Thursday, January 19, 2006
In an overheated old schoolroom in Washington, Larry Wilkerson, a retired Army colonel, is doing his best to impose military discipline on 25 pupils as they prepare to attack a mountain of pizza, cupcakes and cookies. It is the year-end party for Macfarland Middle School's Colin L. Powell Leadership Club, a tutoring and mentoring program that Wilkerson oversees as a volunteer. Striding before his charges in smart burgundy suspenders, the colonel -- everybody here calls him the colonel -- makes a point about duty:
"If you're not attending the meetings, you aren't a member of the club. It's as simple as that." He rebukes a boy who has shown up for the party but otherwise been scarce. "You know how I'll feel if you don't come to subsequent meetings," Wilkerson warns, "and you don't want to get me angry."
Then he drops the bluff demeanor and authorizes the kids to start chowing down. "Try to keep as much as you can off the floor," he says in a Southern accent softened by frequent chuckles. For the next hour he circulates through the room, greeting each student by name -- Jamie, Angela, Trevon, Tanya -- encouraging them to keep their grades up, prodding them to complete their community-service projects, inquiring about sometimes precarious home lives.
Since 1998, Wilkerson has devoted himself to helping at-risk children at Macfarland in the name of Colin Powell, whom he refers to as "my boss" and "the general." Wilkerson works tirelessly to keep them in the club and to secure scholarships for them at private high schools.
Yet these days he and Powell are estranged: This program represents the last remnant of a long, deep friendship between them. Like ex-spouses in an uneasy detente, "we decided we'd just communicate over the kids," says Wilkerson, sounding pained by the situation.
The split came as both men left the administration -- Powell as secretary of state, Wilkerson as his chief of staff -- after working side by side for 16 years. Wilkerson, a once-loyal Republican with 31 years of Army service, has emerged in recent months as a merciless critic of President Bush and his top people, accusing them of carrying out a reckless foreign policy and imperiling the future of the U.S. military.
"My wife would probably shoot me if I headed to the ballot box with a Republican vote again," he says. "This is not a Republican administration, not in my view. This is a radical administration."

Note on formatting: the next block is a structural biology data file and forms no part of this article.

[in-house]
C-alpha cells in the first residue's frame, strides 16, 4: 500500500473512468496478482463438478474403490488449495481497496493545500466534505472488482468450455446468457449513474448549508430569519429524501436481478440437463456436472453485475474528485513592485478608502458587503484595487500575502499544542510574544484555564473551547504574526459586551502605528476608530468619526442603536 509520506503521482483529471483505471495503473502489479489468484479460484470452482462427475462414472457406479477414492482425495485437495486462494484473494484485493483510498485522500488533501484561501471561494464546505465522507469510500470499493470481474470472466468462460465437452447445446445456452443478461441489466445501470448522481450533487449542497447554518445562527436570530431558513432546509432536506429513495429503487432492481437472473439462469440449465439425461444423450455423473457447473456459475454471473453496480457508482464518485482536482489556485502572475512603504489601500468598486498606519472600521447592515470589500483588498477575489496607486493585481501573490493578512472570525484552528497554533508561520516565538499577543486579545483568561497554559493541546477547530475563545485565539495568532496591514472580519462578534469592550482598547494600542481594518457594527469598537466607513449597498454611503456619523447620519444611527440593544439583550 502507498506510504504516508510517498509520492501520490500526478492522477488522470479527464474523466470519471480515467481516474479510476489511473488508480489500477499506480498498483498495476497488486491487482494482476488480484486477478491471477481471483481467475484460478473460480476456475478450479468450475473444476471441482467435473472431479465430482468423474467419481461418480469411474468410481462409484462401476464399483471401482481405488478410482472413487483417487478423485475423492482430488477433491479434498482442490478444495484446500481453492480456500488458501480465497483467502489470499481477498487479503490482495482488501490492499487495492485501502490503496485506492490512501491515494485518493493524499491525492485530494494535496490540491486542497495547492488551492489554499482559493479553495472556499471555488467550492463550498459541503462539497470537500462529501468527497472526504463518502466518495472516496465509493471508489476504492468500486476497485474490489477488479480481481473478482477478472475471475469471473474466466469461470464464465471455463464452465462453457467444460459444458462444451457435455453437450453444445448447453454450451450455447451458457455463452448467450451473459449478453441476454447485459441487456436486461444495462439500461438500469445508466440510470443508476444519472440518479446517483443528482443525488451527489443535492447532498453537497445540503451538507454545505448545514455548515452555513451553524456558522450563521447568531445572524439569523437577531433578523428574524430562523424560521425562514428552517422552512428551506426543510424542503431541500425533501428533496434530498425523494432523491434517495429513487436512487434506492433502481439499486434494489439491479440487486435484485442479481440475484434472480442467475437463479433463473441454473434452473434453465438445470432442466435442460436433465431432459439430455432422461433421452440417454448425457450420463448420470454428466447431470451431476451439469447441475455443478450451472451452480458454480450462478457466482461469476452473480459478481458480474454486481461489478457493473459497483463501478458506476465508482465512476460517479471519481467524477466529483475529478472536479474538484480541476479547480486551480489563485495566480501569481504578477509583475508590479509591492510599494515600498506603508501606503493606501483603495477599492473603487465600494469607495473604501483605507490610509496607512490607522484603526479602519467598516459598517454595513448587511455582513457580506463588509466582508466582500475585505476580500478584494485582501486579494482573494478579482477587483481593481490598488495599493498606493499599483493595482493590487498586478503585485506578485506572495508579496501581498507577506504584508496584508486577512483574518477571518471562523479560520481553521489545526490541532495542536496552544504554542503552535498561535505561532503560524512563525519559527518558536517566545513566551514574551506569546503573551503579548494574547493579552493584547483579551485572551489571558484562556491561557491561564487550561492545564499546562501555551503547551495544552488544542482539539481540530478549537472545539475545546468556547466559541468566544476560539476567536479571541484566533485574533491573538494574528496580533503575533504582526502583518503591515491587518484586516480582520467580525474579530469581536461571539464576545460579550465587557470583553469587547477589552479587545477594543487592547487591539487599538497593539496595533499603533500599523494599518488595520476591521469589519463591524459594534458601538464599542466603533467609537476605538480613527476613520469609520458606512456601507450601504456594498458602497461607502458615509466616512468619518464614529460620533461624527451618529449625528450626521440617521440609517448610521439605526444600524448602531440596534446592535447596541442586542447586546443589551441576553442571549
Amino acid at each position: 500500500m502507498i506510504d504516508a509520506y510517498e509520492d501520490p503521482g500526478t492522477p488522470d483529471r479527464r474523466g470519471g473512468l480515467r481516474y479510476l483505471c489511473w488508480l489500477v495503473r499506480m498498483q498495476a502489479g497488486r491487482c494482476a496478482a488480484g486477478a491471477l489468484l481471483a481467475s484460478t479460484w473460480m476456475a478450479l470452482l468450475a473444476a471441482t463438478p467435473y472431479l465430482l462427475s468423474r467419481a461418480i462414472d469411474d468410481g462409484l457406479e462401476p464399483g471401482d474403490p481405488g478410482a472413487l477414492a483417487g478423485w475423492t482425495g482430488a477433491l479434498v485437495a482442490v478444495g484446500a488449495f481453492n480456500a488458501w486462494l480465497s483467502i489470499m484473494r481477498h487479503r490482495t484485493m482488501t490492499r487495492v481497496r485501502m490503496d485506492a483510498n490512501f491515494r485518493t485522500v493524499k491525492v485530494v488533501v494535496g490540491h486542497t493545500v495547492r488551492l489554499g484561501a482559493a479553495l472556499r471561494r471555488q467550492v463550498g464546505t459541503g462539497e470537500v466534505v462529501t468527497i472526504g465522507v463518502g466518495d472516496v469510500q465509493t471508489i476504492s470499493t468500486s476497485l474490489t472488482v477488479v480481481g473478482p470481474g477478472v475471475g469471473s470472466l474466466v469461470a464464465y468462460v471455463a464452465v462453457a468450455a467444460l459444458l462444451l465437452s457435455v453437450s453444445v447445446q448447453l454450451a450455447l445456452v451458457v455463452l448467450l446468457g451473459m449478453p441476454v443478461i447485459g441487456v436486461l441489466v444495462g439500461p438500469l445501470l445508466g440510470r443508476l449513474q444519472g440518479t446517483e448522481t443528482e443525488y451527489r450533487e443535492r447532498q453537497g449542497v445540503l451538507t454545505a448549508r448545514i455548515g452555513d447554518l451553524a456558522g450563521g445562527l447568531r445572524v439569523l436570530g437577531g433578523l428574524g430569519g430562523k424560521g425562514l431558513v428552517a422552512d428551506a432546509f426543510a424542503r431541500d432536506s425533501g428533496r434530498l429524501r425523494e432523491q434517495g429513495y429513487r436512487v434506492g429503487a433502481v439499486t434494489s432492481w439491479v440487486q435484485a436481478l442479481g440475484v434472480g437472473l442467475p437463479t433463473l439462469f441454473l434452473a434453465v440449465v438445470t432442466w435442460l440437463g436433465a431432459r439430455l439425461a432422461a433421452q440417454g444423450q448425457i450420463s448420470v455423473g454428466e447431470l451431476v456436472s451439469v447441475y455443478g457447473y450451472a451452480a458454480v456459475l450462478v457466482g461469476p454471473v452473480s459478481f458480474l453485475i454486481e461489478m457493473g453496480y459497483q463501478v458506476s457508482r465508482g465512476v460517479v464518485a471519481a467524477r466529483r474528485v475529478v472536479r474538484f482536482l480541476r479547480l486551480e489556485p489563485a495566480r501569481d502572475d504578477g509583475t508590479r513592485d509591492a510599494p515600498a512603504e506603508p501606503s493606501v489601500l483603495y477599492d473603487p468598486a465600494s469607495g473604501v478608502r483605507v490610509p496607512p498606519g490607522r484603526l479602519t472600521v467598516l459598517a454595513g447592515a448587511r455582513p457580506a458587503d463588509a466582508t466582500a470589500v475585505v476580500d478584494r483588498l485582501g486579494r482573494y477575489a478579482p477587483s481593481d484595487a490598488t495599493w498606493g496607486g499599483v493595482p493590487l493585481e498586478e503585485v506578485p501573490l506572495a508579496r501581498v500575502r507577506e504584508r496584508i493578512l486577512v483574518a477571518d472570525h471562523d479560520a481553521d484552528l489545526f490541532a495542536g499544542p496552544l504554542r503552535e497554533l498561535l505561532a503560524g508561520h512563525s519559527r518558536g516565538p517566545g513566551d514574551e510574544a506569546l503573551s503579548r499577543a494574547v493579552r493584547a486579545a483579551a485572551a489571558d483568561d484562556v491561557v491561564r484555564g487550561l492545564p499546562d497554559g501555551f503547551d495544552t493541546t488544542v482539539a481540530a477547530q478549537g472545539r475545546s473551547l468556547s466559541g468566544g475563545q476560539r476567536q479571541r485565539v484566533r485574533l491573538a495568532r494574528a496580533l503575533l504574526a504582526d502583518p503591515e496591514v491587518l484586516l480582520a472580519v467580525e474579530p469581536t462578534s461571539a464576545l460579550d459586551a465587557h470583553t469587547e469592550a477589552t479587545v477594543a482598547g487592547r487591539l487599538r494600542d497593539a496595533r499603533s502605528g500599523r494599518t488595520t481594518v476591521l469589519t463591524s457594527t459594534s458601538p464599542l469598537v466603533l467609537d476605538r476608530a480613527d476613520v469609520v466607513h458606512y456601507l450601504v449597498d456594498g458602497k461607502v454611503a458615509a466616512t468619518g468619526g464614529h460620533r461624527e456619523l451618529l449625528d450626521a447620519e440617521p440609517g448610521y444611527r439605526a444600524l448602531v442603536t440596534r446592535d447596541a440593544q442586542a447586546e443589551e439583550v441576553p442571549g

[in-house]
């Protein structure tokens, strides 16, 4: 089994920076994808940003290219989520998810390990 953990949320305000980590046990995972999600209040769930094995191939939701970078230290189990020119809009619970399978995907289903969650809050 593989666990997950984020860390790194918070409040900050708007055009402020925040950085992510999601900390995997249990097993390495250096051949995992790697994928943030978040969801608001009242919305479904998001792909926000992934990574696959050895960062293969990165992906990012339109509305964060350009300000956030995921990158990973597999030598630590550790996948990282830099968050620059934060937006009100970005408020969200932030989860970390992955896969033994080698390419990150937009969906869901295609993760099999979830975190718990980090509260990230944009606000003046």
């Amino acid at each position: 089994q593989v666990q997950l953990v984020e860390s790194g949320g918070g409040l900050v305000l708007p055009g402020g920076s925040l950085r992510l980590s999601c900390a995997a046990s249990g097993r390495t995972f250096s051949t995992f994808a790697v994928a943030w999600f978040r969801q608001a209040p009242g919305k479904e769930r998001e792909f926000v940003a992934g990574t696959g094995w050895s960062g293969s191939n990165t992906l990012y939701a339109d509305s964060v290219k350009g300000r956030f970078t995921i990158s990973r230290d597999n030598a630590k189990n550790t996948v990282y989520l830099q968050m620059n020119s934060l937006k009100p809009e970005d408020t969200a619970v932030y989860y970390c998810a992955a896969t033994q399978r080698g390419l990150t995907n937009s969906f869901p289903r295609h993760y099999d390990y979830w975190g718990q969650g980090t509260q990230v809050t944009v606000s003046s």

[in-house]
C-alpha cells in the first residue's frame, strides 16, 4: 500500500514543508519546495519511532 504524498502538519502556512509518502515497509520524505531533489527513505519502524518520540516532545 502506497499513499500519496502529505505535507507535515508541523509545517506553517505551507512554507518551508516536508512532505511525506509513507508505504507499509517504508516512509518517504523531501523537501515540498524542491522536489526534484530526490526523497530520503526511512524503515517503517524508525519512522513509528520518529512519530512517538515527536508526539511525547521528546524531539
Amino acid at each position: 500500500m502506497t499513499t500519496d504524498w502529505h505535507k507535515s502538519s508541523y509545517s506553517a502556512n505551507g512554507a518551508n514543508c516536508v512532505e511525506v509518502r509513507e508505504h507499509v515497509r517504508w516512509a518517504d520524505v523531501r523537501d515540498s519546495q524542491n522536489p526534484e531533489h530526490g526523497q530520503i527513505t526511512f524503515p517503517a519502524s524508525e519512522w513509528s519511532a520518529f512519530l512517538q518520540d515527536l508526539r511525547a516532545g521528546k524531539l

Wilkerson calls Bush an unsophisticated leader who has been easily swayed by "messianic" neoconservatives and power-hungry, secretive schemers in the administration. In a landmark speech in October, Wilkerson said: "What I saw was a cabal between the vice president of the United States, Richard Cheney, and the secretary of defense, Donald Rumsfeld, on critical issues that made decisions that the bureaucracy did not know were being made."
He is particularly appalled by U.S. treatment of enemy detainees, counting at least 100 deaths in custody during the course of the war on terrorism -- 27 of them ruled homicides. "Murder is torture," he says. "It's not torture lite."
As for the invasion of Iraq? A blunder of historic proportions, he believes.
"This is really a very inept administration," says Wilkerson, who has credentials not only as an insider in the Bush I, Clinton and Bush II presidencies but also as a former professor at two of the nation's war colleges. "As a teacher who's studied every administration since 1945, I think this is probably the worst ineptitude in governance, decision-making and leadership I've seen in 50-plus years. You've got to go back and think about that. That includes the Bay of Pigs, that includes -- oh my God, Vietnam. That includes Iran-contra, Watergate."
Such a critique, coming from a man who was long thought to speak for Powell, is seismic in Washington power circles. Some observers used to regard Powell and Wilkerson as so close that they enjoyed a "mind meld," but now Powell distances himself from the pronouncements of his former aide.